28 As they approached the village to which they were going, Jesus continued on as if he were going farther. 29 But they urged him strongly, “Stay with us, for it is nearly evening; the day is almost over.” So he went in to stay with them.
30 When he was at the table with them, he took bread, gave thanks, broke it and began to give it to them. 31 Then their eyes were opened and they recognized him, and he disappeared from their sight. 32 They asked each other, “Were not our hearts burning within us while he talked with us on the road and opened the Scriptures to us?”
33 They got up and returned at once to Jerusalem. There they found the Eleven and those with them, assembled together 34 and saying, “It is true! The Lord has risen and has appeared to Simon.” 35 Then the two told what had happened on the way, and how Jesus was recognized by them when he broke the bread. 
This is one of those passages that leads me to ask the question: “Why did he do it this way?” Jesus could have concluded his time with the two disciples in any number of ways. So these question come to my mind: Why did he conceal His identity from them? Why did he lead them on a Bible Study instead of just telling them who He was and what was going on? Why did He wait for them to invite Him before dining with them? Why did He wait to reveal Himself during the breaking of the bread? Why did He disappear right afterward?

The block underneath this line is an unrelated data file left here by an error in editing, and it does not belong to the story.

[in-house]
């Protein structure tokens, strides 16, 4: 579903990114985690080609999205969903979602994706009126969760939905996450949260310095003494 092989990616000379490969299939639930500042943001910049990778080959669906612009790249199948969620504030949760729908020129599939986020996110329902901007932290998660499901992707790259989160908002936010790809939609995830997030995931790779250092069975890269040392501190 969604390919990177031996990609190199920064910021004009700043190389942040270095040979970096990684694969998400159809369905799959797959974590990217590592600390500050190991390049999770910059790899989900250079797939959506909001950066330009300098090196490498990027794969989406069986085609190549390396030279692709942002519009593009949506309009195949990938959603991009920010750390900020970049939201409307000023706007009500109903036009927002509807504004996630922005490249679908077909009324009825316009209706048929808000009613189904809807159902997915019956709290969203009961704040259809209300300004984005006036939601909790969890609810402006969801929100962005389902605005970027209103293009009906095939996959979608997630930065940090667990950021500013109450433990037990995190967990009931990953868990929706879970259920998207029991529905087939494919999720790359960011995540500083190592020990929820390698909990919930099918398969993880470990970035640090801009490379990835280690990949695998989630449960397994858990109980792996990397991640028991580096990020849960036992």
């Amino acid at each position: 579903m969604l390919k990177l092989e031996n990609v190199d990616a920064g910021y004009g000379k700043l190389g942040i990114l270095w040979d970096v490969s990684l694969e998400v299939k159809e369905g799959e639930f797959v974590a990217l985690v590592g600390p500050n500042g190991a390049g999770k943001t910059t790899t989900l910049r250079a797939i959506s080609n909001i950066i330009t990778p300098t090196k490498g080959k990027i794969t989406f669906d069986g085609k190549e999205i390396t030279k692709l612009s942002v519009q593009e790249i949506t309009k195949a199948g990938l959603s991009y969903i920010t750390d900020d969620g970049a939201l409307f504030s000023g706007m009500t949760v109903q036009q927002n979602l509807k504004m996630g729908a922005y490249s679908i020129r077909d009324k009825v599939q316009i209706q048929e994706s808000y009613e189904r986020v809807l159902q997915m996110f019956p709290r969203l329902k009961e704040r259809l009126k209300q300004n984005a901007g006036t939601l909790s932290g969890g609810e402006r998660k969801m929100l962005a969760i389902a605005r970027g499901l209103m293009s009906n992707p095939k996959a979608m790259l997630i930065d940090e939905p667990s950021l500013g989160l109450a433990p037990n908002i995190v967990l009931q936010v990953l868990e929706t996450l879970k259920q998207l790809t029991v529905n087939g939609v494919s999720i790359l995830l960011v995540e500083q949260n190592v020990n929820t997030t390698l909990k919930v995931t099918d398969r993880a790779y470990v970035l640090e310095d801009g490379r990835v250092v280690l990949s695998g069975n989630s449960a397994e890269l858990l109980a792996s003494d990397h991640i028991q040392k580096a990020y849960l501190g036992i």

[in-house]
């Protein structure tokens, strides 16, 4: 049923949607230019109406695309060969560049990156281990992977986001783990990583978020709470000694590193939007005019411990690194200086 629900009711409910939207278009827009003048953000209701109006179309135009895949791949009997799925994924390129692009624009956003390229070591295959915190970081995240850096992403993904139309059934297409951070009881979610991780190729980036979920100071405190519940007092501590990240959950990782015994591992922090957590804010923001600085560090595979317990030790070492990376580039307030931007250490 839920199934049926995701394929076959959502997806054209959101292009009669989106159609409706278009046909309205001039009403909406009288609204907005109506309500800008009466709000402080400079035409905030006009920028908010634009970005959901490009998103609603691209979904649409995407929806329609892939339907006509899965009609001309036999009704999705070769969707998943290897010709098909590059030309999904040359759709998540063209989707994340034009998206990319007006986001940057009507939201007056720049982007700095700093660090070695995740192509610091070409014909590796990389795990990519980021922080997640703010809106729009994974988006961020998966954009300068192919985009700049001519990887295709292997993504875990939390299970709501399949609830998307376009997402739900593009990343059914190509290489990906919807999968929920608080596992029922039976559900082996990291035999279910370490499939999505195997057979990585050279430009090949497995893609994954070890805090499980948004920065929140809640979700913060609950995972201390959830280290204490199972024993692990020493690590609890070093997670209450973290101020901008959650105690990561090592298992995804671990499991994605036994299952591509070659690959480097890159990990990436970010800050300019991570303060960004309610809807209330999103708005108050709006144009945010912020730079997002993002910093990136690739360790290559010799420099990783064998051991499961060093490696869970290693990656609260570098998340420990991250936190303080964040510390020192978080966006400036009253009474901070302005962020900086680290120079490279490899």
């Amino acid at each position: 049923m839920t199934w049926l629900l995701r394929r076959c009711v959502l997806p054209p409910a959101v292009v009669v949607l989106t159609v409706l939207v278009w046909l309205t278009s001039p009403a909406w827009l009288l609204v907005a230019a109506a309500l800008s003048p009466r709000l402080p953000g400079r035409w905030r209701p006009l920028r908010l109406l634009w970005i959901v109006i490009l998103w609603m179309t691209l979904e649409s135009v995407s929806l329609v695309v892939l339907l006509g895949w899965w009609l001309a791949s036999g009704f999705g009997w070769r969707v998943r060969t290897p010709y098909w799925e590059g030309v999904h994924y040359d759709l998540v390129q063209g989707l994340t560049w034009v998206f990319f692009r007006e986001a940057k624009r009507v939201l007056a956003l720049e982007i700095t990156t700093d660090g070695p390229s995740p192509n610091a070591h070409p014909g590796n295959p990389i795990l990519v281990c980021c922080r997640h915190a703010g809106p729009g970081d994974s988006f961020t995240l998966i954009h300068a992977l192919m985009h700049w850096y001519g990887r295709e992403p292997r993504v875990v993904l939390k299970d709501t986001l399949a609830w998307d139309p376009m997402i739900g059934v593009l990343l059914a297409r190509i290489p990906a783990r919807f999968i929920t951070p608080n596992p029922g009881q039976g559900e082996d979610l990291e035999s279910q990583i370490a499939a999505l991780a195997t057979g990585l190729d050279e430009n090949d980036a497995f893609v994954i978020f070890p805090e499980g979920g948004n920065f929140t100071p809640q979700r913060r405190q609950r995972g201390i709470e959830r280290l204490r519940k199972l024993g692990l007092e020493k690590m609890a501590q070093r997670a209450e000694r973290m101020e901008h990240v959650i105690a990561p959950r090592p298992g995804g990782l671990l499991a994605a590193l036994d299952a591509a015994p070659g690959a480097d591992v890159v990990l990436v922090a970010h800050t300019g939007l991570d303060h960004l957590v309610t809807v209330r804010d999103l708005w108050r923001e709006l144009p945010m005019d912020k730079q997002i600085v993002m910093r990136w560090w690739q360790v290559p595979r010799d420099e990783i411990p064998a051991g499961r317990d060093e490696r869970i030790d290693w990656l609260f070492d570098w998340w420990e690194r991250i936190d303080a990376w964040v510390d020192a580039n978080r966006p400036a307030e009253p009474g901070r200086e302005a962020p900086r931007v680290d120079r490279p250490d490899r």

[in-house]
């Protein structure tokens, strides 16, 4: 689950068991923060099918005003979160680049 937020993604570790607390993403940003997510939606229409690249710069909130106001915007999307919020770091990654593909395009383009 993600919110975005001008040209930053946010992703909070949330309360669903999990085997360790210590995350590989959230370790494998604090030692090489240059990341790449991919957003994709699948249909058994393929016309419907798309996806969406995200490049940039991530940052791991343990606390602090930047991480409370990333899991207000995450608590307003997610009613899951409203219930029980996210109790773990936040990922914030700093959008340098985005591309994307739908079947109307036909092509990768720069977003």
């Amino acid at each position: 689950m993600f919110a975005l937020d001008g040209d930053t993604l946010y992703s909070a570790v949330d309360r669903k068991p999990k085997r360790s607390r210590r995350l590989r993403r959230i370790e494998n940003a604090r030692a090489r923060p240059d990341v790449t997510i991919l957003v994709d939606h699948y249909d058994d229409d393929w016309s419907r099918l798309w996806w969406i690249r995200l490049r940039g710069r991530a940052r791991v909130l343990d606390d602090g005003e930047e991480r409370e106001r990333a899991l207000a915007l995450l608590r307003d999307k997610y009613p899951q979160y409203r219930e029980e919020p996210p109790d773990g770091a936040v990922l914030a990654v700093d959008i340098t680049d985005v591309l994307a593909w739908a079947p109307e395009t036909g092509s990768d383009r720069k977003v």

Some of the answer is revealed I believe in the response of the two disciples after Jesus left. They comment that their hearts were burning while he talked to them and explained the Scriptures, and they told the other disciples that they recognized Him when he broke the bread. Jesus highlighted these two parts of His encounter: the opening of scripture (burning hearts), the breaking of bread (recognizing Jesus).
I believe Jesus was preparing these two disciples (and the others) (and us) for life beyond the resurrection, for the time when he would ascend to the Father and no longer be appearing in the same way. How then can He teach his disciples? How can He be with them? How will they know He is still with them? In this passage He points to two things: The scriptures and the breaking of bread. Whenever we open the Word of God, listen to it, meditate on it, call it to mind – the Lord is speaking to our hearts. He is present to reveal truth to us and His desire is that our hearts burn with that enlightenment. In the same way, when we fellowship together around the breaking of the bread (Lord’s Supper), He is present. He wants us to recognize Him in that meal, and know that He is with us.
So this walk to Emmaus with the two disciples was a big object lesson taught by Jesus. My prayer is that I would approach every encounter with the Word, and every celebration of the breaking of bread, with the attitude of the two disciples: I pray that my heart may burn with His enlightenment and that I might recognize His presence.
What for? To what end? In this account there are two results: The disciples are comforted in their distress, then they are filled with the desire to tell others “at once.” I pray that the word and the supper would have the same result in me.
 The New International Version. 2011 (Lk 24:28–35). Grand Rapids, MI: Zondervan.